Seeing no danger, (all the humans were “contained”), she then leisurely ambled past all the safari trucks, including ours.
Another big surprise we had in Tanzania was seeing groups of boys alongside the road, who were undergoing a monthlong puberty ritual. Our guide told us this was very unusual to see, since the Maasai only undergo this ritual every three years – the boys are aged about 12-15.
Surprises come in many forms. Sometimes you can be driving along a country road, as we were, in north central Iowa, when we came across “Pinkie.”
And I love coming across unusual sights walking around the city of Chicago.
Speaking of Iowa, our biggest surprise on our 4-day trip there happened when we checked into our hotel in Mason City for the night. The concierge asked us if we wanted to see the band American English in concert that night. The tickets were free and American English is the best Beatles tribute band in the country. They were to play at the Surf Ballroom, a famous concert venue in Clear Lake, Iowa (about 20 miles from Mason City), known for the event “the day the music died” when Ritchie Valens, Buddy Holly and “The Big Bopper” Richardson played their last concert before being killed in a plane crash.
So we said, “Why not?” and spent a completely unexpected evening in a crowded theatre where people were dancing in the aisles and singing along. It was great!
I love Mondays when Melanie issues a new Share Your World!
Must we have evidence to know the truth?
Yes. However, people have different ideas of what constitutes evidence. For example, if someone commits a crime and goes to trial, it is up to the jury to examine the evidence presented in order to assess whether the person is guilty or not. Many times, prejudices get in the way and the person – especially a person of color – may be subconsciously judged which taints the evidence. Juries are supposed to be selected carefully in order to minimize that, but as we all know, our system of justice isn’t perfect.
On the other hand, there are people who don’t believe in God because they say there is no evidence. How can God’s existence be empirically *proven? Some would point to the wonders of nature as evidence. Some would point to the Bible. But neither of these are empirical evidence. And for many people, it’s not just blind belief either. I myself have struggled with faith for years. I am a strong believer in science and the scientific method, as well as in empirical evidence. However, I do believe in God, but I cannot prove his/her/its existence. I may have a different concept of what God is, and I do not believe in many of the dogmas or tenets of Christian belief, yet I call myself Christian. Bill Maher, of HBO fame, seems to believe that if you believe in God, you are stupid or naïve. (This is one of the reasons I stopped watching his show, even when we had HBO.) Some of the most brilliant minds in history also have had faith in a god. But I don’t want to write a treatise on the evidence for the existence of God.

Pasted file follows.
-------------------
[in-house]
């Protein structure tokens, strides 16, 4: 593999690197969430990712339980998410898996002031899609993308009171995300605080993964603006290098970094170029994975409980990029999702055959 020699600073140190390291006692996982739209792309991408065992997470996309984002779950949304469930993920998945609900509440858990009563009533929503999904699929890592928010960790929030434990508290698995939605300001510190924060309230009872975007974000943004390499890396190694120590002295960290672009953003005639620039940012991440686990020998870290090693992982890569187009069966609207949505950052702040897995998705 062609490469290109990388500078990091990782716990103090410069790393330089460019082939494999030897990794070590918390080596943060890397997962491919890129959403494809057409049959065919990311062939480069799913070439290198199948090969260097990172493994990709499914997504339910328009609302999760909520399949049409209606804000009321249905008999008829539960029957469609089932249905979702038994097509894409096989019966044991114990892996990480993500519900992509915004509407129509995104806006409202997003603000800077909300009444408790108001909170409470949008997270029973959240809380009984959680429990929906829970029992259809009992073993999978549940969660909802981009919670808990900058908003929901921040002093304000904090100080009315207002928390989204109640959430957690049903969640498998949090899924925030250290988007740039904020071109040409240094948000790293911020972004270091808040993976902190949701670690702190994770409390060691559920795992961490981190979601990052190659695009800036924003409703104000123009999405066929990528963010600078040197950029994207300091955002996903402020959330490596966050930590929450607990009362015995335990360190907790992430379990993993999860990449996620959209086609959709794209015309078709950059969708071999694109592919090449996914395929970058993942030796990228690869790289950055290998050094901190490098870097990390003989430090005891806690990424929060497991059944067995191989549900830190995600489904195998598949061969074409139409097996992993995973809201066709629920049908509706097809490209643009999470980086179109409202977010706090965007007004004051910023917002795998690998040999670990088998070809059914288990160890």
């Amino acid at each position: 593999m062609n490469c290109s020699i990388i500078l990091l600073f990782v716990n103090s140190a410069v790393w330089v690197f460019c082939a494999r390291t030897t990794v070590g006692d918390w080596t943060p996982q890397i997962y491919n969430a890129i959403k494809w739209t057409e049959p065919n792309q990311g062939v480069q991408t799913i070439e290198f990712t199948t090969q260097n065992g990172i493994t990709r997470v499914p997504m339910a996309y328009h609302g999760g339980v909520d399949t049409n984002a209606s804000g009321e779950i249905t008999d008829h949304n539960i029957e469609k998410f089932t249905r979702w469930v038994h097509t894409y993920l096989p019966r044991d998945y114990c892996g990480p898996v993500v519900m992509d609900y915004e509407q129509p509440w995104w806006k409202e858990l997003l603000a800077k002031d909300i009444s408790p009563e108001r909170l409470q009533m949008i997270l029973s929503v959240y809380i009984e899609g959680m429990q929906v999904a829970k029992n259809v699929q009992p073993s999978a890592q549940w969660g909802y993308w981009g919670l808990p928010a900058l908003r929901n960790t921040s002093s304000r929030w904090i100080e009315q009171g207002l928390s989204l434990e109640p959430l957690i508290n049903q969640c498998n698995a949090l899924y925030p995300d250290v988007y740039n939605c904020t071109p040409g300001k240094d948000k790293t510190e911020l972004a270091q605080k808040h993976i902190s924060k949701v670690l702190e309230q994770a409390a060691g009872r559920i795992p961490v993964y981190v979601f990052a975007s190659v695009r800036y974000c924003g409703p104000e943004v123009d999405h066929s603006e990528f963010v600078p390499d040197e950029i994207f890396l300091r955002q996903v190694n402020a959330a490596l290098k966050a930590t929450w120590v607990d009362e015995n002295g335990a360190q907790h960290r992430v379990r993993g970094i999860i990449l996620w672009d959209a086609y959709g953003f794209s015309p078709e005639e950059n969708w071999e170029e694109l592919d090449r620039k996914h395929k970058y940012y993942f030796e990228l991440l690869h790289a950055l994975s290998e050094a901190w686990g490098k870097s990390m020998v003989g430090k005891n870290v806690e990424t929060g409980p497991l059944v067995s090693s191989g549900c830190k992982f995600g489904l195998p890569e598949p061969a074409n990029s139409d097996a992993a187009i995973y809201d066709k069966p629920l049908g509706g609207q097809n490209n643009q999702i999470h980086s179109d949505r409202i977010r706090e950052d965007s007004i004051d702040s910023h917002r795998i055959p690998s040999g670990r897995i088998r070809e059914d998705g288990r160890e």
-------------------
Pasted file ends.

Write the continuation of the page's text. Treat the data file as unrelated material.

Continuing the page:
So, we get back to the question, which I answer with another question: what constitutes evidence?
How much control does a person have over their life?
Not total control, but one does have the ability to deal in different ways with the things that happen that are out of one’s control. I do not believe there is some supreme being controlling our movements like a marionette. There are things that happen that are out of our control. What we do control is how to react to those situations, and what we can learn from them. Sometimes it’s just “shit happens.” Other times, there is a lesson to be learned as far as how to handle the shit that is happening.
After professing my belief in God, I must say here that God (as I perceive him/her/it) does not intervene in our lives. Sometimes, I say, “that was a God moment,” meaning a mini ‘miracle’ has happened, but not that God is controlling that moment.
What is gravity and how does it work?
Can a person be happy if they have never experienced sadness? How about vice versa?
I don’t believe there is such a thing as never experiencing sadness. Everyone experiences sadness. There are degrees of sadness, and happiness, I suppose. But I do think we appreciate happiness more if we have a memory of sadness to compare it with, and vice versa.
Please feel free to share a song, a poem, a quote or an image or photo to show what you were grateful for during this past week. (Optional as always).
I am grateful for the small things of “opening” – such as:
I am grateful that the Arlington Heights library is open again.